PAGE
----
As part of setting up a new laptop recently, I was setting up git commit signing.
Despite having most of my configs in a git repository or otherwise tracked, I ran into a problem with setting this up.
Here’s the error:
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And the answer (for me):
Make sure the
user.signingkey option in your
.gitconfig is in the correct format! This is very
silly, but there are some easy ways to get it wrong. First, some correct examples.
Standard long key format (recommended)
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0x followed by the last 16 characters of your key id. At least as of
gnupg 2.2.0 its the
standard output of a command like
Long key format without the hexidecimal prefix
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Still 16 characters, but without the prefix clarifying that the value is written in hexidecimal.
Short key format (works, but not recommended)
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This is the “short” format, consisting of only 8 characters. It works too, and was much more standard in the past. However its not recommended as its now far too easy to generate keys that have the same final 8 characters.
DOESN’T WORK: other key lengths
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You might be assuming, like I did, that GPG and git would be smart enough to allow you to use any suffix of your key, much like git allows you to use any unique prefix of a git commit hash. That is not the case. I suppose it makes sense. Oh well.
Other useful debugging steps
While in my case the issue with my commit signing was simple user error, I did go through quite a few other debugging steps, and they were helpful in figuring out where the error was not! Here they are in case they are useful to me again later (quite likely), or others.
Many of these came from this helpful Stackoverflow thread.
Ensure basic encryption works
A simple way to test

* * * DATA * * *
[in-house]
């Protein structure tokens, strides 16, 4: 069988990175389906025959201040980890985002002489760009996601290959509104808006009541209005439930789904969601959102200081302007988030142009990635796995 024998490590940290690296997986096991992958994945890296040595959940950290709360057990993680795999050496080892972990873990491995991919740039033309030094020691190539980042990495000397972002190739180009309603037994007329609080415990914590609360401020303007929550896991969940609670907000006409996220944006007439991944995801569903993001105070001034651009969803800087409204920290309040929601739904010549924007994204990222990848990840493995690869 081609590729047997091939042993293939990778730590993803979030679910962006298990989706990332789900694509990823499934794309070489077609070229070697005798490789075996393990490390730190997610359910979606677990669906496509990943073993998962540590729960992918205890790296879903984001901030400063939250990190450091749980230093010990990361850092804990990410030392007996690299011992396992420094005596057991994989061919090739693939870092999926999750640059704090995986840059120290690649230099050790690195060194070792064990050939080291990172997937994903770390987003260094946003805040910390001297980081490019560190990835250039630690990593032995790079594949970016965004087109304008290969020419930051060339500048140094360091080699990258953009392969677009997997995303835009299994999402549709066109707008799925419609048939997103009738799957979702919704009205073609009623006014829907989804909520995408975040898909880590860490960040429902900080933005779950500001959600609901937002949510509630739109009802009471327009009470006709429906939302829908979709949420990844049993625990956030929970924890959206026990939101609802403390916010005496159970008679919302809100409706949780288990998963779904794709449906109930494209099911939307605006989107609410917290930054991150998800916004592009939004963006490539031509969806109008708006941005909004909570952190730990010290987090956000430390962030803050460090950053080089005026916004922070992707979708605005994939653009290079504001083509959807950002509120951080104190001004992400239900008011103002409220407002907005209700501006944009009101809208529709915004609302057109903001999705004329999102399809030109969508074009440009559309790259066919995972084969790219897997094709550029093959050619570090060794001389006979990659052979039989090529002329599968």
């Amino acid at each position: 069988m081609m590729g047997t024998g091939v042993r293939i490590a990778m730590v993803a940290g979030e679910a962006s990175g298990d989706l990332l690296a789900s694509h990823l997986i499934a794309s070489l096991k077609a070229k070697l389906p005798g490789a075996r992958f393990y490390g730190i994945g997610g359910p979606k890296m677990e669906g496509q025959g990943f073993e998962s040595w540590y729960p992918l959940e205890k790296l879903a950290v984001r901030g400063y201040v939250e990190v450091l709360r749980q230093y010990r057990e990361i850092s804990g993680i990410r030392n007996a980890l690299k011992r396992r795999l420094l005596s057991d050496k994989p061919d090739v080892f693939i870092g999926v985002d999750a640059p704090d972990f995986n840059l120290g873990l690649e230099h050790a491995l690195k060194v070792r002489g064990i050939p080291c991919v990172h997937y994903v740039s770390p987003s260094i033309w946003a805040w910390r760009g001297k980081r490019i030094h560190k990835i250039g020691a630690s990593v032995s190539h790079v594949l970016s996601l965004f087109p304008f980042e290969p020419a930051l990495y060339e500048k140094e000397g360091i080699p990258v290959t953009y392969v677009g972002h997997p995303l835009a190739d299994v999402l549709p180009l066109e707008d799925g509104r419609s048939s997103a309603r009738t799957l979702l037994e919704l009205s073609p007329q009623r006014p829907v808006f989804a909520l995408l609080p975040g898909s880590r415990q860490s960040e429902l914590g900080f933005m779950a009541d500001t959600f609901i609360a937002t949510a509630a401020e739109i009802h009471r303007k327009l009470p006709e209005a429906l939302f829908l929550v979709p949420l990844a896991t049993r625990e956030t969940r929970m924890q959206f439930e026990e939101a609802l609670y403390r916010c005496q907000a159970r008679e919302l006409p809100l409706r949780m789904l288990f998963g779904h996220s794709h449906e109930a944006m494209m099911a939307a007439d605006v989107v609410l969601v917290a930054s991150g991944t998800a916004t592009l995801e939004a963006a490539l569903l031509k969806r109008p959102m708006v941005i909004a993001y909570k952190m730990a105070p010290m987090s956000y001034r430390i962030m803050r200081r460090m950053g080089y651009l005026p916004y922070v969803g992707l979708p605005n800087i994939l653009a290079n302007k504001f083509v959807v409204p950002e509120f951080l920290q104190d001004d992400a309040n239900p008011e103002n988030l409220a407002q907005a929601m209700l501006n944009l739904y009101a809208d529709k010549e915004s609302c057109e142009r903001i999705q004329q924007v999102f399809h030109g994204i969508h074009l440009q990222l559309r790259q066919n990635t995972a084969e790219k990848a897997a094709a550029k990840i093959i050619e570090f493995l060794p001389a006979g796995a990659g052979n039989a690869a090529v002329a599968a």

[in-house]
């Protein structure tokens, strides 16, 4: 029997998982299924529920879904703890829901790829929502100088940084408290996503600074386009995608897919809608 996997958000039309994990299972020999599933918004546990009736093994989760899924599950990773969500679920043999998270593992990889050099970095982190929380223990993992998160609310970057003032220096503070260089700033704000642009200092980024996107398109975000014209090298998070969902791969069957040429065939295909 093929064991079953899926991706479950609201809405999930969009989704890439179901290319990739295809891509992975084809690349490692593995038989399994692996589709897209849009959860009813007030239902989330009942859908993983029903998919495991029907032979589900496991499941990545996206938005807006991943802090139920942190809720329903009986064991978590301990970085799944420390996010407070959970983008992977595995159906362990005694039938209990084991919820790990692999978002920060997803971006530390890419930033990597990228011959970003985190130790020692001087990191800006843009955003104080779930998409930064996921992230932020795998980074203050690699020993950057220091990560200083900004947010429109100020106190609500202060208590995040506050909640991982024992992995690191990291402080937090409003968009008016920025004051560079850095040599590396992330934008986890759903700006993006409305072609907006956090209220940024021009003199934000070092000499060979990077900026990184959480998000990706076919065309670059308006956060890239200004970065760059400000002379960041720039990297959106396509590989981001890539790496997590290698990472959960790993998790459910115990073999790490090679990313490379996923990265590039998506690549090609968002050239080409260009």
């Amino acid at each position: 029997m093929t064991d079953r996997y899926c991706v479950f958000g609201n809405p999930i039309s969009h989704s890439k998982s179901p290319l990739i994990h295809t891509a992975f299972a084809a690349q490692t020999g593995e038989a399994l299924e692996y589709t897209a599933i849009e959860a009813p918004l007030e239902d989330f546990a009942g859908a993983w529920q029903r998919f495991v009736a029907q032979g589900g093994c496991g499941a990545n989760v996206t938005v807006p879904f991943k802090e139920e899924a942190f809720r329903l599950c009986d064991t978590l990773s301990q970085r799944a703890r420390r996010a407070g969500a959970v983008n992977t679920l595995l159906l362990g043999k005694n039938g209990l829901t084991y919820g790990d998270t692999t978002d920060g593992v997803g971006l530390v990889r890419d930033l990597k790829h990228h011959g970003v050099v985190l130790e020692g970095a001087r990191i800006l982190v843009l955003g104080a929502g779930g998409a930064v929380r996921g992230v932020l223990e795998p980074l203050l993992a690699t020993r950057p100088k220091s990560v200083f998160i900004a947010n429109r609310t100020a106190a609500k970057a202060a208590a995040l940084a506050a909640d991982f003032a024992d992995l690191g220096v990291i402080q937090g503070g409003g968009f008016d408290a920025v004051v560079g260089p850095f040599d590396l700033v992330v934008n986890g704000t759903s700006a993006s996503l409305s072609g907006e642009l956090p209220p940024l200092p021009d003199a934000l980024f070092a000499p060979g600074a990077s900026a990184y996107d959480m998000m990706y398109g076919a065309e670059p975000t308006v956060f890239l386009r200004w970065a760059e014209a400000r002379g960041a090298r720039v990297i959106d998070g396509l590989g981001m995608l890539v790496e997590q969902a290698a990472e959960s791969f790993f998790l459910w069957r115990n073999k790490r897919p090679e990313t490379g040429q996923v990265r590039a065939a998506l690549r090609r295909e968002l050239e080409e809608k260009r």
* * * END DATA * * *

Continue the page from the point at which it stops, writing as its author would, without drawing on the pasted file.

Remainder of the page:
gpg and your secret key itself is to issue a command like the following:
This will send a small bit of text (“test”) to gpg, and have it print out the same text, but with a
plaintext signature attached. If it works, then you know quite a few things are working:
itself, your secret key, whatever method you are using to enter the passkey to your key (if you have
one, which you should!), etc.
GPG Agent settings, or lack thereof
GPG internally uses an “agent” program. Basically, whenever you run
gpg, it launches a process in
the background that will stick around. That process is used to remember your passphrase temporarily,
for convenience, and probably other things.
In the past, ensuring the
gpg command you run on the command line can communicate with this agent
has been challenging. If you’ve ever seen instructions regarding adding various
environment variables, its an attempt to properly set up this communication channel.
The good news is that as of
GnuPG version 2.1.0, none of this is needed. There is now a
“standard” method of connecting to the agent and everything is supposed to just work. Compare the
instructions in the documentation for version 2.0
and the latest version to see
what I mean.
GPG_TTY environment variable
This variable is important to set up. It will help GPG know which terminal it is running on, so that the prompt to enter your key passphrase is shown in the correct place. Again, from the GnuPG documentation, this will do the trick:
Handling local terminal and SSH connections gracefully
There’s nothing worse than not being able to use
gpg because you SSHed into your computer, and
when you ran
gpg, it popped up a dialog box to enter your passphrase on the computer display
itself, rather than in your SSH session.
Fortunately, its easy to tell
pinentry, the underlying program responsible for managing passphrase
entry, to do the right thing during SSH sessions.
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This comes from the GnuPG Gentoo Wiki article.